Re: SV: [xmca] Narrative

From: Jay Lemke (jaylemke@umich.edu)
Date: Thu Jan 11 2007 - 15:06:45 PST


Mike's text could be a poem, could be a parody,
could be something like a riddle ... but is it a story?

Is it a narrative, or something that borrows some
of the surface features of narrative but isn't quite a narrative?

I think I'd say it's not a story. It's maybe
almost a narrative, but really just "narrative-like".

What do other people think?

JAY.

At 02:15 PM 1/9/2007, you wrote:
>Jay-- Here is a story:
>In the beginning was the big bang. Sometime later humans created God in
>their image.
>the end is in the beginning
>and the end is presumably coming.
>
>mike
>
>
>On 1/9/07, Jay Lemke <jaylemke@umich.edu> wrote:
>>
>>
>>Narrative is truly a protean and mysterious phenomenon!
>>
>>I know several of the authors Monica recommends
>>and admire their work. There is also a deeper
>>layer of scholarship on narrative, from the
>>classic Propp work on folktales, to Labov's
>>discussion of narrative stages, to Greimas'
>>theory of actant semiotics. And of course a vast
>>literature in literary theory, too. I have
>>mostly steered clear of the slippery slopes of
>>narrativity, but they can't be avoided. Bruner
>>did interesting work on narrative and identity in
>>family settings, somewhat like Ochs, but more with a developmental
>>perspective.
>>
>>There are many claims that narrative is a
>>cultural universal, and somehow fundamental to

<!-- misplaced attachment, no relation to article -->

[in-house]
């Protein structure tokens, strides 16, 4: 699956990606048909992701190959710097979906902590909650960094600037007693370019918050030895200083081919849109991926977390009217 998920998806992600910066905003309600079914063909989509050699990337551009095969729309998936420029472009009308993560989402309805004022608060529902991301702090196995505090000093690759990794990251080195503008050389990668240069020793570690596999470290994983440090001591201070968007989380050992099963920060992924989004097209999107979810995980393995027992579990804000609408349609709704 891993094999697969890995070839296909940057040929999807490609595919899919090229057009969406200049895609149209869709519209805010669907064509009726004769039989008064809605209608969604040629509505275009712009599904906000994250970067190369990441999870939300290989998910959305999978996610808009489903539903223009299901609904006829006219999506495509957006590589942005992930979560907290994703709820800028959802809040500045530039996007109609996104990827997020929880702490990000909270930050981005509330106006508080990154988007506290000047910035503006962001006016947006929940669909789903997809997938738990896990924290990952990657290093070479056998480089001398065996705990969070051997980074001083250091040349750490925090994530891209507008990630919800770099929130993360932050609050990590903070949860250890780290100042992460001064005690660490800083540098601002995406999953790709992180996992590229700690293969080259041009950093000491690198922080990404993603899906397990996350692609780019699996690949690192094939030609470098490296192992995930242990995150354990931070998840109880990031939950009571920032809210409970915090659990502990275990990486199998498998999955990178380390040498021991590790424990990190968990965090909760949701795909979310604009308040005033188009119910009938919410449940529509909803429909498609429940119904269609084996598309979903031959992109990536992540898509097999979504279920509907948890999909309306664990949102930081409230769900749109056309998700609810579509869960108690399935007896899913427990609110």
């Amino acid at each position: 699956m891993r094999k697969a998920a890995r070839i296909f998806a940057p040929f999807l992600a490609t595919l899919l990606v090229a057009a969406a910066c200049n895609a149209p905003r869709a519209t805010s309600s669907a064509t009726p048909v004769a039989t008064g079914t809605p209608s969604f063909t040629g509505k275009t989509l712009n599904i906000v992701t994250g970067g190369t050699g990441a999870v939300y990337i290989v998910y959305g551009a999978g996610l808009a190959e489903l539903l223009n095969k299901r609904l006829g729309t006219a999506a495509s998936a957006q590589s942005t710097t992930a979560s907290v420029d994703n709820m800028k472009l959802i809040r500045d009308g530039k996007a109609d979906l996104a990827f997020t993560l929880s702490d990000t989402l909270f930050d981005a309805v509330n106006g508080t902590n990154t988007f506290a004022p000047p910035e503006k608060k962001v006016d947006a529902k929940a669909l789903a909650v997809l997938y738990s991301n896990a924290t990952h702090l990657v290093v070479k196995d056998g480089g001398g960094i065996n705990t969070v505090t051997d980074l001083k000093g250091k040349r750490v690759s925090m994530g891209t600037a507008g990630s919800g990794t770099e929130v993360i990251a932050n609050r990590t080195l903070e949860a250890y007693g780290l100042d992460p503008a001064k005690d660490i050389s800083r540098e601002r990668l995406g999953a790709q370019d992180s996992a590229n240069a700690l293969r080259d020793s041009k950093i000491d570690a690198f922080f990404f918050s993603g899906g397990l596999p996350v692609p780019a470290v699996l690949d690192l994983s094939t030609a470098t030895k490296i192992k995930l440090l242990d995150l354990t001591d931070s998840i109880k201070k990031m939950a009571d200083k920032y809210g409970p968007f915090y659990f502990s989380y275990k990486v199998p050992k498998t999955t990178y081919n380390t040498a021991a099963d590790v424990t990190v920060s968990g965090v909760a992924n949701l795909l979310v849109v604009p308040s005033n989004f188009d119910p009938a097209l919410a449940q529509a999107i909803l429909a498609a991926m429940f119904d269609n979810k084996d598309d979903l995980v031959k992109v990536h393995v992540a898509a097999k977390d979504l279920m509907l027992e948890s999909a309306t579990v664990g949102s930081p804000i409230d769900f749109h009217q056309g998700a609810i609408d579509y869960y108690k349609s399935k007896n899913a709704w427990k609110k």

>>how humans think. I doubt it has a biological
>>basis, so I suspect its universality masks the
>>indefiniteness of our definitions of what it is.
>>There are definite narrative genres that can be
>>well defined (like folktales of various sorts, or
>>simple recounts of events), but narrative as such
>>is hard to pin down. Maybe there is nothing
>>nontrivial that all texts we call narratives have
>>in common, just as there probably is no unified
>>phenomenon for what we call 'literature' or 'poetry' or 'exposition'.
>>
>>I once wrote a short piece about the narrative
>>underpinnings of scientific discourse, and while
>>that was stretching it a bit, it was a useful
>>exercise. What may be of greater interest than
>>the unities among all narratives are the
>>differences in form and function of different
>>kinds of narratives (intra- and
>>cross-culturally), and the contrasts we create
>>between narrative and non-narrative text types.
>>
>>One suggestion from this line of thinking, and my
>>inveterate perversity, is that we keep narrative
>>and other textual forms too much segregated in
>>education, promoting narrative in the humanities,
>>and denigrating it in the natural and social